4. Sloth — “The House with the Mezzanine” (Anton Chekhov); “Shiloh” (Bobbie Ann Mason)
  5. Greed — “The Rocking-Horse Winner” (D.H. Lawrence); “The Inherited Clock” (Elizabeth Bowen)
  6. Gluttony — “Fat” (Raymond Carver); “Famine” (Xu-Xi)
  7. Lust — “Not a Good Girl” (Perri Klass); “For the Relief of Unbearable Urges” (Nathan Englander)
  8. “The Rime of the Ancient Mariner” (Samuel Taylor Coleridge)
SOLD OUT
Course # F8F5 — Full 8 weeks
  Place:Lifelong Learning Complex, Jupiter Campus
  Dates:Fridays — October 17, 24, 31; November 7, 14, 21; December 5,12 — No Class November 28
  Time:1:00 –2:30 p.m.
  Fee:$100 / member; $130 / non-member
Great Works of Western Literature and Philosophy
Interpretive Analysis and Shared Inquiry of the Great Books Reading and Discussion Program, Second Series: Volumes Two and Three

Enrich your lives by engaging in the "shared inquiry" method of interpretive discussion and analysis to resolve questions and raise new ones, in a creative process that connects literature with life. This eight week study group will provide enlightening discussions from classic works of Western literature and philosophy on themes of universal significance. The course has no prerequisites. The text, "The Great Books Reading and Discussion Program, Second Series: Three Volume Set, Volume Two and Three" may be purchased at the LLS office. Selections may also be found on the Internet and in other collections.

Enrollment for this class is limited to 25 students. Please enroll early. Guest pass is $15.

Eight Lectures
  1. Thomas Hobbes  — "Origin of Government"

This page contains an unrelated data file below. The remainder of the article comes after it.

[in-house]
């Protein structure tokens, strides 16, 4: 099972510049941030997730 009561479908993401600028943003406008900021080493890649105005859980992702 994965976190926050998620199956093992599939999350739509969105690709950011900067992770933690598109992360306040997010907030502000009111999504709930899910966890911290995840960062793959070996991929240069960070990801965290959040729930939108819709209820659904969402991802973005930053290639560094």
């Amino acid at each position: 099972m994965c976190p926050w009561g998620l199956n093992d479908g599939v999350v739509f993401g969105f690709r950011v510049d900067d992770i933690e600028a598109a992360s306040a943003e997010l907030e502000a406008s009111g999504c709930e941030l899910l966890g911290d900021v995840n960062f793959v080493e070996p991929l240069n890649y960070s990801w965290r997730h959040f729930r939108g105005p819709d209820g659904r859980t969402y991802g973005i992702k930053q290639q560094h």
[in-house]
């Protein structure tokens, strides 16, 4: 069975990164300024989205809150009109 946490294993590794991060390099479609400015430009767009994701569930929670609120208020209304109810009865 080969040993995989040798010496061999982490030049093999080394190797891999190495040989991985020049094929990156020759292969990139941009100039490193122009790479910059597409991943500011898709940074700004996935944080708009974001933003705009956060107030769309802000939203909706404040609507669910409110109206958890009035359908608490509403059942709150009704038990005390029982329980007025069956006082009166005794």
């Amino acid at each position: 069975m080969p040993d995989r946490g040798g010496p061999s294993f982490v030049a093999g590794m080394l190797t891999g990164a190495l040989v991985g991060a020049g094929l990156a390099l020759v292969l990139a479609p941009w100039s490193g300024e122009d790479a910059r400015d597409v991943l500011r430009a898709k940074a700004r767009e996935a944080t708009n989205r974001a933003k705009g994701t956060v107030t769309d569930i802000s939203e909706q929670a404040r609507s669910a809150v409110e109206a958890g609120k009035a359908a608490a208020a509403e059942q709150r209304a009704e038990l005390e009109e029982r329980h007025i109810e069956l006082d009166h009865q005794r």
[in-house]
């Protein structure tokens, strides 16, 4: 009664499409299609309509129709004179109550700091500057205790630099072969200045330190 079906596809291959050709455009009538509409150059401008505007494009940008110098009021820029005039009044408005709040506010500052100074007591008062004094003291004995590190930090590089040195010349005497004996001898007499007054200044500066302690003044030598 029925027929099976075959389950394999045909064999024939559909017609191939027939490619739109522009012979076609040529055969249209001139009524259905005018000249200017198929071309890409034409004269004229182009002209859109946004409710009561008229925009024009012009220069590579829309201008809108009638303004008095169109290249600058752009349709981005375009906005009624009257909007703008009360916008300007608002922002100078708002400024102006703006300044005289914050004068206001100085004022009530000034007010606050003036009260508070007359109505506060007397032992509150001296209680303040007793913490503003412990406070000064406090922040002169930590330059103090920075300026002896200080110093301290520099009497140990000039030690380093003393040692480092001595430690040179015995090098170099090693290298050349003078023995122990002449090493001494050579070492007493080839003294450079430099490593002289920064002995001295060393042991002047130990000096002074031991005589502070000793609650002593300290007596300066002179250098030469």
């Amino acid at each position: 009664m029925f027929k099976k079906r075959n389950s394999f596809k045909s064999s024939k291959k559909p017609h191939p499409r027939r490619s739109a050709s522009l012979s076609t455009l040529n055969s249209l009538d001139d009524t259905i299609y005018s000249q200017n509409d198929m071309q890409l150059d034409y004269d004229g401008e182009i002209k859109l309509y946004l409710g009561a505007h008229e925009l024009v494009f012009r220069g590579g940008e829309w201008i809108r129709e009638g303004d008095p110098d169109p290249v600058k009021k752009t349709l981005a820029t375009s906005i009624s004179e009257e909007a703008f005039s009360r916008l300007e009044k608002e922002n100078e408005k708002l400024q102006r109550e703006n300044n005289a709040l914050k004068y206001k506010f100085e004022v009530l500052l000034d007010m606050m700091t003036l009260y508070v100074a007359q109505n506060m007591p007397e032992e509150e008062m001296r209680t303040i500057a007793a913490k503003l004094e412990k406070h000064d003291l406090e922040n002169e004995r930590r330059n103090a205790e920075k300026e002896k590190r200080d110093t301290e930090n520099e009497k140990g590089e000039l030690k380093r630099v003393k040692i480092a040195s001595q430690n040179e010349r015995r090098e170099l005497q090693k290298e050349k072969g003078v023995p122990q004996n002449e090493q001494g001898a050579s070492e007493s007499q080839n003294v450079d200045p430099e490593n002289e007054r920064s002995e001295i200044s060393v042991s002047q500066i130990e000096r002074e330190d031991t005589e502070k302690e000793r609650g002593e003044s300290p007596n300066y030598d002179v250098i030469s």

2. Herman Melville  — "Billy Budd"; "Sailor"
  3. Adam Smith  — "Wealth of Nations"
  4. William Shakespeare  — "Antony and Cleopatra"
  5. Soren Kierkegaard  — "The Knight of Faith"
  6. Herodotus  — "The Persian Wars"
  7. John Locke  — "Of Civil Government"
  8. Johnathan Swift  — "Gulliver's Travels"
Course # W8W3 — Eight Weeks
  Place:Lifelong Learning Complex, Jupiter Campus
  Dates:Wednesdays — January 14, 21, 28; February 4, 11, 25; March 4, 11; No class on February 18
  Time:11:15 a.m.—12:45 p.m.
  Fee:$100/member; $130/non-member
Registration for this class is closed
Great Conversations About Literature
Interpretive Analysis and Shared Inquiry of the Great Books Conversation: Series Six

Find out how the interpretive analysis of literature and philosophy is relevant and necessary in understanding today's global world. Our text, "Great Conversations 6," comprises of influential and pervasive works from the Western intellectual tradition. The shared inquiry form of discussion promotes an ongoing dialogue among authors and readers about perennially relevant issues, regardless of when or where the texts were written.

The course has no prerequisites. All are welcome to join in this shared inquiry and thus enrich our lives. Our text, "The Great Books, Great Conversations 6," may be purchased at the LLS office. Selections may also be found on the Internet and in other collections.

Enrollment for this class is limited to 25 students. Please enroll early. Guest pass is $15.

Books for this course are available for purchase at the LLS office.

Eight Lectures
  1. Seneca  — "On Tranquility of Mind"
  2. Francis Bacon  — "The New Organon"
  3. John Locke  — "A Letter Concerning Toleration"
  4. Joshua Reynolds  — "Discourse Seven"
  5. Edward Fitzgerald (trans.)/Robert Browning  — "The Rubaiyat of Omar Khayyam"/"Rabbi Ben Ezra"
  6. George Eliot  — "The Lifted Veil"
  7. Mark Twain  — "The Man That Corrupted Hadleyburg"
  8. Friedrich Nietzche  — "On The Advantage and Disadvantage of History for Life"
Course # W8F3 — Eight Weeks
  Place:Lifelong Learning Complex, Jupiter Campus
  Dates:Fridays — January 16, 23, 30; February 6, 13, 20, 27; March 6
  Time:1 – 2:30 p.m.
  Fee:$100/member; $130/non-member
Registration for this class is closed